Administration officials acknowledged that they avoided seeking approval from Congress in part because they did not want to pick a fight where none was necessary. But one result, Hamilton noted, is that Congress now feels free to criticize an operation it never formally authorized. "The executive branch is better off if it has our consent," he argued.
Similarly, some officials charged, when the U.N. force asked for reinforcements last summer, the Administration ducked the issue because it did not want to stir up controversy.
And when the mission turned dangerous after U.N. troops began fighting with the guerrilla forces of warlord Mohammed Farah Aidid in August, the Administration was initially divided over the proper response, officials said.
That left Clinton and his advisers at the mercy of events, making decisions day by day in an atmosphere of crisis.
At the United Nations in September, the President said decisions on the use of military force abroad could only be made on a case-by-case basis. But the spiral of violence in Somalia left him reacting on what might be called a worst-case-by-worst-case basis.
To at least one former official, the events called up a chilling echo of the tragedy in Lebanon 10 years ago this month, when 241 U.S. servicemen in Beirut on a peacekeeping mission were killed by a suicide bomber as they sat in a poorly protected bunker.
"The parallels are very worrisome," said Caspar W. Weinberger, defense secretary at the time of the Beirut disaster. "What we're seeing is the inevitable result of leaving a group of forces in a situation where there is no realizable military mission."
When American forces were in Beirut, Weinberger recalled, then-Secretary of State George P. Shultz and others warned that the United States would suffer irreparable loss of face if it withdrew--an argument made about Somalia today.
"It's just as false now as it was then," Weinberger said. "Somalia has nothing to do with American credibility."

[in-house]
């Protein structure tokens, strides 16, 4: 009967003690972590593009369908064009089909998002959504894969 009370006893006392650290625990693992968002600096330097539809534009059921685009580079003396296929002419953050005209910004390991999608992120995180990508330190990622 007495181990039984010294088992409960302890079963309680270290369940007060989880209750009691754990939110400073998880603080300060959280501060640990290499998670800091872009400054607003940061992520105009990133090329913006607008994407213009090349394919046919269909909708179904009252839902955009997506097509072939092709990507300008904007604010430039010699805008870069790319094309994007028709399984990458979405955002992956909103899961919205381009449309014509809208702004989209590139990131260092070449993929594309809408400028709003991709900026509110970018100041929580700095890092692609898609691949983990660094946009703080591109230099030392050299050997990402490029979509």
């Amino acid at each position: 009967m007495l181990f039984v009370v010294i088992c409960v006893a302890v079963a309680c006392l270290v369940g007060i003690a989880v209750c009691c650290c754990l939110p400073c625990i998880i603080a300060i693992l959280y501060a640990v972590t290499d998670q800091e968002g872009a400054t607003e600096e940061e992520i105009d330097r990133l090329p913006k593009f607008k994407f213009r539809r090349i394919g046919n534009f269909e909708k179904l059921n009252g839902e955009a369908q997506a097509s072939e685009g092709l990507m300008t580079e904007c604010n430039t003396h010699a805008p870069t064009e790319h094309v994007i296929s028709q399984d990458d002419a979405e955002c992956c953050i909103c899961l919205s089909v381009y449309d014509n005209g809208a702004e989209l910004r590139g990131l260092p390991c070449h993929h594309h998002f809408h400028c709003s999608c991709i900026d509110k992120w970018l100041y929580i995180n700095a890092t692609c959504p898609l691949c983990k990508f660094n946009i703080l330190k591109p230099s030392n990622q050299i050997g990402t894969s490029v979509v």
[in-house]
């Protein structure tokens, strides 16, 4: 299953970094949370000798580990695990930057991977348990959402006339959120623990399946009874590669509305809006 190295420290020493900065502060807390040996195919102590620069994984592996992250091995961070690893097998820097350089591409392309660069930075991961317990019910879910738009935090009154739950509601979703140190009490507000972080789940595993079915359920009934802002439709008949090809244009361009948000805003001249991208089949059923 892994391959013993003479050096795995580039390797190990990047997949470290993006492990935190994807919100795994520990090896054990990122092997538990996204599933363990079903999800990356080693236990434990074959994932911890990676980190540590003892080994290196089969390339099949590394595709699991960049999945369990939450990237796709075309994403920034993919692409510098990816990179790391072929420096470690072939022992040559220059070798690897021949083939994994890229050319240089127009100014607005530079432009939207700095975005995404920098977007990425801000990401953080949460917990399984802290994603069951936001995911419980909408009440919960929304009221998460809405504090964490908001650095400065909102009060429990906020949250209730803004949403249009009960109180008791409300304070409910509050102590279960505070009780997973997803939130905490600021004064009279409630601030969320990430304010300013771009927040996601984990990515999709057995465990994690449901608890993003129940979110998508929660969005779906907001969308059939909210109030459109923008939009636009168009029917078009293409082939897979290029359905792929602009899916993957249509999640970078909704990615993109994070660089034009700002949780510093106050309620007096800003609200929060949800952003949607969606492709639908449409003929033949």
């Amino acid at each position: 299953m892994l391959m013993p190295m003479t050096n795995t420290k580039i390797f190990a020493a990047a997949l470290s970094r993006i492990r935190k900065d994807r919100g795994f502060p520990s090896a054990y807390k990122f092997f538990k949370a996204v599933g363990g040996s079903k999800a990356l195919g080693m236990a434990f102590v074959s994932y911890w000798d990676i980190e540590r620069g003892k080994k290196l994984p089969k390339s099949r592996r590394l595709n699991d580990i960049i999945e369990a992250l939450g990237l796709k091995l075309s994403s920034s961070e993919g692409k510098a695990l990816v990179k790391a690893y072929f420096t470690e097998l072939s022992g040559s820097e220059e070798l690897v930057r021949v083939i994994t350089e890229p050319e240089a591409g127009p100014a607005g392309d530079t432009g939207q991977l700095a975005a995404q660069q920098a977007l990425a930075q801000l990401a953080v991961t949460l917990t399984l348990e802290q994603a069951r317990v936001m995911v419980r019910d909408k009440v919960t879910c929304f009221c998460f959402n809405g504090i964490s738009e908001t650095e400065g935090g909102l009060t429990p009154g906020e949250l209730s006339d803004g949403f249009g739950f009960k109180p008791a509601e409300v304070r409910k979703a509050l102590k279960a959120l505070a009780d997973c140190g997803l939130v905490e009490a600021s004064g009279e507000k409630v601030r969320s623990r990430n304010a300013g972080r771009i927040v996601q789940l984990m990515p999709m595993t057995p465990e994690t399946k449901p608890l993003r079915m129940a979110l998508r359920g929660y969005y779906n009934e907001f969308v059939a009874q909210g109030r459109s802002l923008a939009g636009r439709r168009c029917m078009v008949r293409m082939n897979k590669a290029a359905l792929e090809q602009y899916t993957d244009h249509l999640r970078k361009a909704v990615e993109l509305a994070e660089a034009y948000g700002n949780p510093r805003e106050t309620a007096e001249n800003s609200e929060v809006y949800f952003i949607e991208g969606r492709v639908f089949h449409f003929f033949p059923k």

To others, there was an echo of Vietnam.
But Hamilton said that one of the lessons of Vietnam--that open-ended military commitments are dangerous--had been learned not only by Clinton but by Congress as well.
Shifting Views on Somalia
Americans are increasingly unhappy with the U.S. role Somalia, polls show. Here are findings from an ABC News survey:
Do you approve or disapprove of the way Bill Clinton is handling the situation?
Asked Oct. 5 Asked June 28 Approve 33% 62% Disapprove 53% 29% No opinion 14% 10%
Should the United States keep troops in Somalia until there's a functioning civil government or do you think the United States should pulls its troops out very soon? (asked Oct. 5) Keep troops in: 28% Pull out: 64% No opinion: 8% *
If U.S. prisoners can't be freed through negotiations, do you think the United States should respond with a major military attack? (asked Oct. 5) Should attack: 75% Should not: 19% No opinion: 5% Other findings from Oct. 5 poll:
69% do not think America's vital interests are at stake
51% believe the United States should continue trying to capture warlord Mohammed Fatah Aidid.
56% back the President's plan to send more support to troops already there.
Some categories do not add up to 100% because of rounding
Source: ABC News poll based on random telephone interviews with adults nationwide. Oct. 5 survey involved 509 responses. The margin of error is plus or minus 5 percentage points.